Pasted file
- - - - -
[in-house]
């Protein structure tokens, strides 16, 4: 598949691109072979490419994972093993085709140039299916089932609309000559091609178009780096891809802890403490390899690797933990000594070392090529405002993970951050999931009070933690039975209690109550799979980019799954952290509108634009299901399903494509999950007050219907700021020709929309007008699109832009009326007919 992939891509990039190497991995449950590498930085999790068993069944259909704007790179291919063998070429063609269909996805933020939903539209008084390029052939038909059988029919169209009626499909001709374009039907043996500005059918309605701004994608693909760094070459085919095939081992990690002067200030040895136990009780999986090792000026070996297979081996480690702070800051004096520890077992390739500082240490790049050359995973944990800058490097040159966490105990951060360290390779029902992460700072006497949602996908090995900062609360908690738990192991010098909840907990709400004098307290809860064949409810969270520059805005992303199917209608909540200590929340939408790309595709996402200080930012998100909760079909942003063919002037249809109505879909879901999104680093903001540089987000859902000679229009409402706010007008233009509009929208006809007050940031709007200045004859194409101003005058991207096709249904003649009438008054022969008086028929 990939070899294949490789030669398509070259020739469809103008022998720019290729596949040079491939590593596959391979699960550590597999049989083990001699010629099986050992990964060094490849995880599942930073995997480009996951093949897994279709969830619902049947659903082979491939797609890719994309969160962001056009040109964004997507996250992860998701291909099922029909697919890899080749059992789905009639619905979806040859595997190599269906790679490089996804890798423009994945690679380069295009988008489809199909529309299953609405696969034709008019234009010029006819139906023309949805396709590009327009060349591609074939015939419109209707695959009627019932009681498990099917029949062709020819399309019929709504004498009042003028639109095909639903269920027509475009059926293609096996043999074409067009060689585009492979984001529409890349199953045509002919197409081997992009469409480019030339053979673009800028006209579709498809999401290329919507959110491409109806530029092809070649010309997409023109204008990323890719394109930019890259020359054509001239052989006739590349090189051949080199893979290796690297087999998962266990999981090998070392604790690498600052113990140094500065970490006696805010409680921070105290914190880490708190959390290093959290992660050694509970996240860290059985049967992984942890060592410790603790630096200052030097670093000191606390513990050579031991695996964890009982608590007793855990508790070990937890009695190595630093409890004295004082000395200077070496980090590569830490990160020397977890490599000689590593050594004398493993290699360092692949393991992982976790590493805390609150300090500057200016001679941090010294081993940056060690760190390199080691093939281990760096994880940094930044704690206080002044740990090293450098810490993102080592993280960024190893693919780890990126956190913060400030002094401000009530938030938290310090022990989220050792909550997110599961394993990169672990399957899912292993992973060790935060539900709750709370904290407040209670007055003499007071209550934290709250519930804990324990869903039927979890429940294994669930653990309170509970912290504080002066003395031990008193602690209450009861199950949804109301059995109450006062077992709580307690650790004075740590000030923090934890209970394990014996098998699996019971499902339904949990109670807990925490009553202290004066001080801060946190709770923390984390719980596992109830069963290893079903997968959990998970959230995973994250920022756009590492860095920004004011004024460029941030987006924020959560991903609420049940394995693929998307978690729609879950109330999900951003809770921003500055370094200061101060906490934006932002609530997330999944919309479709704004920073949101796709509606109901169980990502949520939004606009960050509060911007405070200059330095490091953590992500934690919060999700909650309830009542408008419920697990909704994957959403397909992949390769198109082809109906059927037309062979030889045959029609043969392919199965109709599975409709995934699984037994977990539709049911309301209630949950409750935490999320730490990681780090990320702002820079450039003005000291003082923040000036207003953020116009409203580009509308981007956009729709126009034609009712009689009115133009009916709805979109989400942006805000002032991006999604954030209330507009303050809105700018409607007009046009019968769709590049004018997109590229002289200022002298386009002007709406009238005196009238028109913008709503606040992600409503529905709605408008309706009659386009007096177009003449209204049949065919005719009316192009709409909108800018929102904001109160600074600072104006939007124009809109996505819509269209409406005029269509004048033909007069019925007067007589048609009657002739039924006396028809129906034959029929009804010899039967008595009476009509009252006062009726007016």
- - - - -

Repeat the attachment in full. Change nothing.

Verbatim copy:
[in-house]
């Protein structure tokens, strides 16, 4: 598949691109072979490419994972093993085709140039299916089932609309000559091609178009780096891809802890403490390899690797933990000594070392090529405002993970951050999931009070933690039975209690109550799979980019799954952290509108634009299901399903494509999950007050219907700021020709929309007008699109832009009326007919 992939891509990039190497991995449950590498930085999790068993069944259909704007790179291919063998070429063609269909996805933020939903539209008084390029052939038909059988029919169209009626499909001709374009039907043996500005059918309605701004994608693909760094070459085919095939081992990690002067200030040895136990009780999986090792000026070996297979081996480690702070800051004096520890077992390739500082240490790049050359995973944990800058490097040159966490105990951060360290390779029902992460700072006497949602996908090995900062609360908690738990192991010098909840907990709400004098307290809860064949409810969270520059805005992303199917209608909540200590929340939408790309595709996402200080930012998100909760079909942003063919002037249809109505879909879901999104680093903001540089987000859902000679229009409402706010007008233009509009929208006809007050940031709007200045004859194409101003005058991207096709249904003649009438008054022969008086028929 990939070899294949490789030669398509070259020739469809103008022998720019290729596949040079491939590593596959391979699960550590597999049989083990001699010629099986050992990964060094490849995880599942930073995997480009996951093949897994279709969830619902049947659903082979491939797609890719994309969160962001056009040109964004997507996250992860998701291909099922029909697919890899080749059992789905009639619905979806040859595997190599269906790679490089996804890798423009994945690679380069295009988008489809199909529309299953609405696969034709008019234009010029006819139906023309949805396709590009327009060349591609074939015939419109209707695959009627019932009681498990099917029949062709020819399309019929709504004498009042003028639109095909639903269920027509475009059926293609096996043999074409067009060689585009492979984001529409890349199953045509002919197409081997992009469409480019030339053979673009800028006209579709498809999401290329919507959110491409109806530029092809070649010309997409023109204008990323890719394109930019890259020359054509001239052989006739590349090189051949080199893979290796690297087999998962266990999981090998070392604790690498600052113990140094500065970490006696805010409680921070105290914190880490708190959390290093959290992660050694509970996240860290059985049967992984942890060592410790603790630096200052030097670093000191606390513990050579031991695996964890009982608590007793855990508790070990937890009695190595630093409890004295004082000395200077070496980090590569830490990160020397977890490599000689590593050594004398493993290699360092692949393991992982976790590493805390609150300090500057200016001679941090010294081993940056060690760190390199080691093939281990760096994880940094930044704690206080002044740990090293450098810490993102080592993280960024190893693919780890990126956190913060400030002094401000009530938030938290310090022990989220050792909550997110599961394993990169672990399957899912292993992973060790935060539900709750709370904290407040209670007055003499007071209550934290709250519930804990324990869903039927979890429940294994669930653990309170509970912290504080002066003395031990008193602690209450009861199950949804109301059995109450006062077992709580307690650790004075740590000030923090934890209970394990014996098998699996019971499902339904949990109670807990925490009553202290004066001080801060946190709770923390984390719980596992109830069963290893079903997968959990998970959230995973994250920022756009590492860095920004004011004024460029941030987006924020959560991903609420049940394995693929998307978690729609879950109330999900951003809770921003500055370094200061101060906490934006932002609530997330999944919309479709704004920073949101796709509606109901169980990502949520939004606009960050509060911007405070200059330095490091953590992500934690919060999700909650309830009542408008419920697990909704994957959403397909992949390769198109082809109906059927037309062979030889045959029609043969392919199965109709599975409709995934699984037994977990539709049911309301209630949950409750935490999320730490990681780090990320702002820079450039003005000291003082923040000036207003953020116009409203580009509308981007956009729709126009034609009712009689009115133009009916709805979109989400942006805000002032991006999604954030209330507009303050809105700018409607007009046009019968769709590049004018997109590229002289200022002298386009002007709406009238005196009238028109913008709503606040992600409503529905709605408008309706009659386009007096177009003449209204049949065919005719009316192009709409909108800018929102904001109160600074600072104006939007124009809109996505819509269209409406005029269509004048033909007069019925007067007589048609009657002739039924006396028809129906034959029929009804010899039967008595009476009509009252006062009726007016």